At age 14, the amazing Alnassari triplets may be too young to drive, but the Nashville, Tennessee, high school and MTSU dual enrollment students are steering their own success stories in academic pursuits at Middle Tennessee State University that may lead to medical careers.
Since August 2020, in the midst of COVID-19 pandemic, Fatimah, Zaynab and Ahmed Alnassari have been on a premed pathway, studying biology at the university, following their hearts with other interests, finding a passion for research and volunteering to help others.
Talk about driven. They each carry 18 hours this semester after 13 in the fall, perform 40 hours a week in botanical and agricultural research and make excellent grades in their remote, in-person and hybrid MTSU classes.
They and their mother, biology major (and driver) Khadijah Alnassari, made the fall Dean’s List. During winter break, they participated in a telemedical brigade to Honduras. They even find time to solicit appropriate Islamic attire, such as hijabs, for the Raiders Closet in the Career Development Center and plan to participate in the April 6-9 MTSU Habitat for Humanity build.
Fatimah, who plans to be a primary care physician and is the oldest by one minute, considers MTSU “a place where nothing is impossible.”
“If you have a dream you can live it,” she added. “The faculty on campus really teach from the heart and that’s what sets it apart from the rest.”
The trio also is taking one Metro Nashville Public School online course, integrated math, this semester and will take economics and government next year as high school seniors.
Utilizing dual enrollment, all three are majoring in biology at MTSU. Ahmed is pursuing minors in Arabic and sociology; Fatimah, a minor in animation and Arabic; and Zaynab, a minor in Arabic and art.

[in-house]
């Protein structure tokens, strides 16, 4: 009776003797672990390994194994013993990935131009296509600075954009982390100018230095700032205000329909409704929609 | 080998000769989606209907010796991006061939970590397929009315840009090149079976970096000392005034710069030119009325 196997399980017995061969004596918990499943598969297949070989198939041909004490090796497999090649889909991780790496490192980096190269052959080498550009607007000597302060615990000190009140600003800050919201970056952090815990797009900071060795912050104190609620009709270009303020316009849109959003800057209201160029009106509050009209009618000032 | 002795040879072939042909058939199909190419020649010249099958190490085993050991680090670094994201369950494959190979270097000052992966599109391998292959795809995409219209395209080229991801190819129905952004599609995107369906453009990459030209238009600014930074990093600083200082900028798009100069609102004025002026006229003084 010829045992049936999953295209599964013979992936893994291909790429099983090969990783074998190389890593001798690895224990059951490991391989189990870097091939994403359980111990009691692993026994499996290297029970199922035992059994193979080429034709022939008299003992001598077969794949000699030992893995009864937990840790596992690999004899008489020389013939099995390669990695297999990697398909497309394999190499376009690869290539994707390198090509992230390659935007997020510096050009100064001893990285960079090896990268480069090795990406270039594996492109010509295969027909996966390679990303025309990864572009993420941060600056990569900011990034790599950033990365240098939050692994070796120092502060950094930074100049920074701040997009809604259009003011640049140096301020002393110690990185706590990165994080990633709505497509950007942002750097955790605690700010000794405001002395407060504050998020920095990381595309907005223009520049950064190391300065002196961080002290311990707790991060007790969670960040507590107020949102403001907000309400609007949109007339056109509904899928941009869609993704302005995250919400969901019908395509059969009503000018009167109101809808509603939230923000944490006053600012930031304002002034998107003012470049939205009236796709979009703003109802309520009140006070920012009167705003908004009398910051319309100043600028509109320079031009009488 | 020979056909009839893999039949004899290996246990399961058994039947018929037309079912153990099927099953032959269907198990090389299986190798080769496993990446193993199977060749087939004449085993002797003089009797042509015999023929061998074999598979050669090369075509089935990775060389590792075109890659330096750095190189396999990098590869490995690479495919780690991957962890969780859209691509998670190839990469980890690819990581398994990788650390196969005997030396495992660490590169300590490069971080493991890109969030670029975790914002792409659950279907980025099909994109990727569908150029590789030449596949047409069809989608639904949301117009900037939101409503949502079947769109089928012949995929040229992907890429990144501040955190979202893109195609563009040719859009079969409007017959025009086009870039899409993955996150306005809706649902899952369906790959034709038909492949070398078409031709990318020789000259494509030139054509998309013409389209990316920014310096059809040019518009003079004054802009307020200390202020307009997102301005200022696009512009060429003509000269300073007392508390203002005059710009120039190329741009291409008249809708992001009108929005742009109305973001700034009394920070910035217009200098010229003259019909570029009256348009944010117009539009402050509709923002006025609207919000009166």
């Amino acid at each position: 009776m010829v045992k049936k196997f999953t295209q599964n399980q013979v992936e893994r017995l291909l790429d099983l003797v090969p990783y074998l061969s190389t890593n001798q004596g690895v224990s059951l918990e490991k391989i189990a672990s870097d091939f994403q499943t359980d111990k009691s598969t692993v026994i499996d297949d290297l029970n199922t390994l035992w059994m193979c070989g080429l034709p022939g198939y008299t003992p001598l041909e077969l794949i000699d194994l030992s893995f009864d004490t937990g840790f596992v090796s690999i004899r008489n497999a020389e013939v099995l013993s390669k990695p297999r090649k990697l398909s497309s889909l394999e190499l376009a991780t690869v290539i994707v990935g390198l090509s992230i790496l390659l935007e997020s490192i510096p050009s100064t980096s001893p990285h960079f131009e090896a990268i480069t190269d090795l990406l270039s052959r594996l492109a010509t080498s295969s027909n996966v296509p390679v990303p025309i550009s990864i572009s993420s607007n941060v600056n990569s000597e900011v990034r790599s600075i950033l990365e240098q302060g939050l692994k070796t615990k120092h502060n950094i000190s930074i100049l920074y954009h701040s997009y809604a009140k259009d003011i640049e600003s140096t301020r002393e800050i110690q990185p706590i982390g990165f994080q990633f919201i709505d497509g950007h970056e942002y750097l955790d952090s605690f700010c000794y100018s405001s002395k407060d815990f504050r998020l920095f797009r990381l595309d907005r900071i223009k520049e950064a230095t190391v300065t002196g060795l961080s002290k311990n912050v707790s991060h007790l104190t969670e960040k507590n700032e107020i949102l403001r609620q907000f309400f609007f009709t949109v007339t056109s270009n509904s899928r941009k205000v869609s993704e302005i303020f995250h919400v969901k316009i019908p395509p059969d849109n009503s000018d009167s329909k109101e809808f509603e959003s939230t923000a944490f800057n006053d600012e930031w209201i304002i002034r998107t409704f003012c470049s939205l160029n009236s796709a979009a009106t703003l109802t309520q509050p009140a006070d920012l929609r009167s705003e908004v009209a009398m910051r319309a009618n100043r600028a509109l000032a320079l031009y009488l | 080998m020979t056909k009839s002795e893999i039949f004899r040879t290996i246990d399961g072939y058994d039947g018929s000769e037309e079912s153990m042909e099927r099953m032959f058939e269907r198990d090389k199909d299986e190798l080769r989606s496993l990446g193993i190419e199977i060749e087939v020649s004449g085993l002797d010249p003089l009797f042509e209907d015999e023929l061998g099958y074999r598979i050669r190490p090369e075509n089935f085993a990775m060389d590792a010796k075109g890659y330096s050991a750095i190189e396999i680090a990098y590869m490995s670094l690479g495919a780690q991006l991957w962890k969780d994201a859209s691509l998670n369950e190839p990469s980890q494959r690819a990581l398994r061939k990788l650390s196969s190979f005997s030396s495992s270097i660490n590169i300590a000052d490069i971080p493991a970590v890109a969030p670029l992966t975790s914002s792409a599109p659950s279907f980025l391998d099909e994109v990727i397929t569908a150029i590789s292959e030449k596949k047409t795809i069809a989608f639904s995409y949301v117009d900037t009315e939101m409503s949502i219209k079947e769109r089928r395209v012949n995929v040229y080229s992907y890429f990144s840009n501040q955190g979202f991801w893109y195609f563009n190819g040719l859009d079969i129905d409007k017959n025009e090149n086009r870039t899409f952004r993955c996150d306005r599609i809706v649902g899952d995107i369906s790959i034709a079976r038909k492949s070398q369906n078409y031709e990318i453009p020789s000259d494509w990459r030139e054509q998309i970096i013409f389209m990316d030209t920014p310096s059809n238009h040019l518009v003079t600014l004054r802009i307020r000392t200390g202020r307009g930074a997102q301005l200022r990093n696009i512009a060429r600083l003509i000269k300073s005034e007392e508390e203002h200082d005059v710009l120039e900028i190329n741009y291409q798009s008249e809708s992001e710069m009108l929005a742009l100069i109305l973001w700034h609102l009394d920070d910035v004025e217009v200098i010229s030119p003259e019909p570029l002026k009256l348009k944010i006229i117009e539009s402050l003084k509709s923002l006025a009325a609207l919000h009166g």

MTSU has a history with young teen prodigies. Michael Kearney, Taylor Barnes and, most recently, Jacqueline Kulas, earned MTSU undergraduate degrees.
The MTSU experience
The Alnassaris attended the fall 2019 MTSU True Blue Tour recruiting event in Nashville, where they met President Sidney A. McPhee, College of Basic and Applied Sciences Dean Bud Fischer and others, indicating their intentions to dual enroll within a year.
Zaynab, who wants to be an ear, nose and throat specialist, said her time at MTSU “has been unforgettable. It’s the first place where I have truly felt at home — a place where I can be myself. I have been inspired by so many and challenged to dig deeper and work harder.”
Ahmed wants to be heart surgeon. At 10, he saw his youngest brother, Muhammed, born with 17 holes in his heart. Ahmed stayed by his hospitalized baby brother’s side for six months, and witnessed the care doctors and others performed.
“MTSU has been a new beginning for me,” he said. “This uniquely inclusive community has shown me that true strength lies in our differences. Together we make each other stronger, kinder and prouder to be True Blue.”
The family includes brother Zahrah, 7, and father Akeel, a subcontractor who builds houses.